Three “catch pits” are being created along the side of a landslide-prone Argyll road.
The A83 Tarbet to Campbeltown route has been closed for extended periods over the years due to a series of landslides at The Rest and Be Thankful hill pass.
Yesterday, one lane was closed due to an increased risk of rockfall due to heavy rain. Motorists were advised to exercise caution when passing.
The latest phase of mitigation measures is underway with construction teams preparing the site for the £1.84million project.
The main part of the operation will involve the excavation of three debris flow catch-pits at the bottom of the slope next to the A83.
This first phase is designed to stop debris from landslides on the channels above reaching the road, helping keep the A83 open if there is a landslide.
The pits have been designed to provide additional mitigation measures to the existing debris fences already in place on the slopes of the mountainside, by providing storage capacity for 12,000 tonnes of debris from potential landslips.
They are located in strategic areas along the bottom of the hillside where the latest modelling techniques have suggested the greatest need for additional protection measures.
The designs and plans for the pits were endorsed at the A83 Taskforces held earlier this year.
Eddie Ross, BEAR Scotland’s north west representative said: “We’re pleased to begin preliminary works to prepare the site ahead of the future debris flow catch-pits that will be constructed later this year.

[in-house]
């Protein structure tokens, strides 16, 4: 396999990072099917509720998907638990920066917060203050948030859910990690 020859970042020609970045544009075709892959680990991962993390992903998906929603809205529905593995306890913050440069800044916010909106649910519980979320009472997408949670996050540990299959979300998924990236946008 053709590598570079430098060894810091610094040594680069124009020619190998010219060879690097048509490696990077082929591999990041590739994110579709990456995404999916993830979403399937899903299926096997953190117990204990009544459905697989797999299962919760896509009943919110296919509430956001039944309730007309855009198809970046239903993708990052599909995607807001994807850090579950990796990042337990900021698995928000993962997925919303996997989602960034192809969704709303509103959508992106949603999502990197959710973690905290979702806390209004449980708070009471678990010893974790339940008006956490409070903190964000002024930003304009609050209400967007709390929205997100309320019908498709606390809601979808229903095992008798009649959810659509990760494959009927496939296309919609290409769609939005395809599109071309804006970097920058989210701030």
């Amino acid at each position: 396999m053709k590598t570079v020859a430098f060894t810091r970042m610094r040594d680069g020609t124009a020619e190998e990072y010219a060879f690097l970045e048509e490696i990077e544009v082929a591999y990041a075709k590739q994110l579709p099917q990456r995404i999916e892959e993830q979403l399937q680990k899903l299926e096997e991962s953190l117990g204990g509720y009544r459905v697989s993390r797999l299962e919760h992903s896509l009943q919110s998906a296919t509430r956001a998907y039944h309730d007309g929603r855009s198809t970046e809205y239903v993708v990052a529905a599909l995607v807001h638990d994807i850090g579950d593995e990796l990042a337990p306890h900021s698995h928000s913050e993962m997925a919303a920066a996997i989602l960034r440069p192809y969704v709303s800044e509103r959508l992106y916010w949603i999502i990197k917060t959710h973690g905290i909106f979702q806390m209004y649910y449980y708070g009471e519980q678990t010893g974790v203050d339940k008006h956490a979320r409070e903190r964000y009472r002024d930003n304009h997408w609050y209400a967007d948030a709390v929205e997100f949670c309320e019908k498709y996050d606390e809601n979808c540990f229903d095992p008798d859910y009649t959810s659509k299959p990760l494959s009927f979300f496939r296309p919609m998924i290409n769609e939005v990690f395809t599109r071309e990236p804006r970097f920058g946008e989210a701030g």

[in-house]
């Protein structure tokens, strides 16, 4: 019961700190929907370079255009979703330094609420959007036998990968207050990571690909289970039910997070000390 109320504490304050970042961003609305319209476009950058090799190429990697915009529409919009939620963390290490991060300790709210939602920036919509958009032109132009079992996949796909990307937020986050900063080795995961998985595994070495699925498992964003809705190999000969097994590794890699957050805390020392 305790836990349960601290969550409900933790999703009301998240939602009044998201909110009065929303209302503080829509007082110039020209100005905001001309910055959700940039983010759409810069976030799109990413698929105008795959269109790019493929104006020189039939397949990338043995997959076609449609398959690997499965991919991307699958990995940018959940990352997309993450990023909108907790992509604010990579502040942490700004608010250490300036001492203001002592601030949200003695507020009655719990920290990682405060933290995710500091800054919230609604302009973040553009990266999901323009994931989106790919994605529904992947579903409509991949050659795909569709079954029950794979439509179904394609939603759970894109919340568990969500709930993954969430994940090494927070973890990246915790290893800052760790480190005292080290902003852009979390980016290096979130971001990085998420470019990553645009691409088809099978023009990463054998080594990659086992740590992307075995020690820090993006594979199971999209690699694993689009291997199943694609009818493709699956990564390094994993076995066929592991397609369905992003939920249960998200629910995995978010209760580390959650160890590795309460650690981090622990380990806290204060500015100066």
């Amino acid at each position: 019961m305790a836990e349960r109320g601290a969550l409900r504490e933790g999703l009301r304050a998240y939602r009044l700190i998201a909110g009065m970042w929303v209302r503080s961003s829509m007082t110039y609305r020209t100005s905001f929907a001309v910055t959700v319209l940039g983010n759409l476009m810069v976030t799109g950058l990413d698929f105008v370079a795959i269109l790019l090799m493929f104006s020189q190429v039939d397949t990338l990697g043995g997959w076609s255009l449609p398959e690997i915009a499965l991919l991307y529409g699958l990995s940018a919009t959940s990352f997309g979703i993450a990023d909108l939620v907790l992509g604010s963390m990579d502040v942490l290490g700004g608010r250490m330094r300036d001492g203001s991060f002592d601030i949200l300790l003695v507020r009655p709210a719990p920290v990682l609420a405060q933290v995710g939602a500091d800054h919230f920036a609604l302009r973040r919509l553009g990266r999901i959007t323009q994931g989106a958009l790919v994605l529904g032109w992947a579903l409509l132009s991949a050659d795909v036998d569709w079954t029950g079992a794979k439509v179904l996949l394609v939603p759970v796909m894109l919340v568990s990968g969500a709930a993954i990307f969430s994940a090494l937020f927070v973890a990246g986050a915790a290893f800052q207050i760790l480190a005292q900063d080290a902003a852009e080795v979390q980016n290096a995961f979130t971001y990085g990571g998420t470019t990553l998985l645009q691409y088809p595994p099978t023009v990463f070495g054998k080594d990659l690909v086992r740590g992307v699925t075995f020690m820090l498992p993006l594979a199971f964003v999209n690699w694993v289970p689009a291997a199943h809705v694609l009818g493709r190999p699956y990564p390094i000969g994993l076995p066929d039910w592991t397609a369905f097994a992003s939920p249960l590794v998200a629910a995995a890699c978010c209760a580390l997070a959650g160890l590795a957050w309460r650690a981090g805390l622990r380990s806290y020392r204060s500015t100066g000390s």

“The installation of the next stages of the mitigation measures, together with the fences and debris flow catch-pit already in place at the Rest and be Thankful, will provide more protection resilience against any future landslips blocking this key route.
“Having our teams go in now to create a safe working area and access points on the slope means the construction of the debris flow catch-pits can be safely started as soon as the designs are finalised.
“The temporary traffic lights are necessary to keep our teams safe during this phase, but we’ve taken steps to minimise any disruption by removing traffic lights outside of working hours.
“We encourage road users to plan their journeys in advance.”
Temporary traffic lights are in place during the preliminary works each day from 7am to 6pm, Mondays to Saturdays, with no lights in place outside of working hours. They are expected to be in operation for the next three weeks.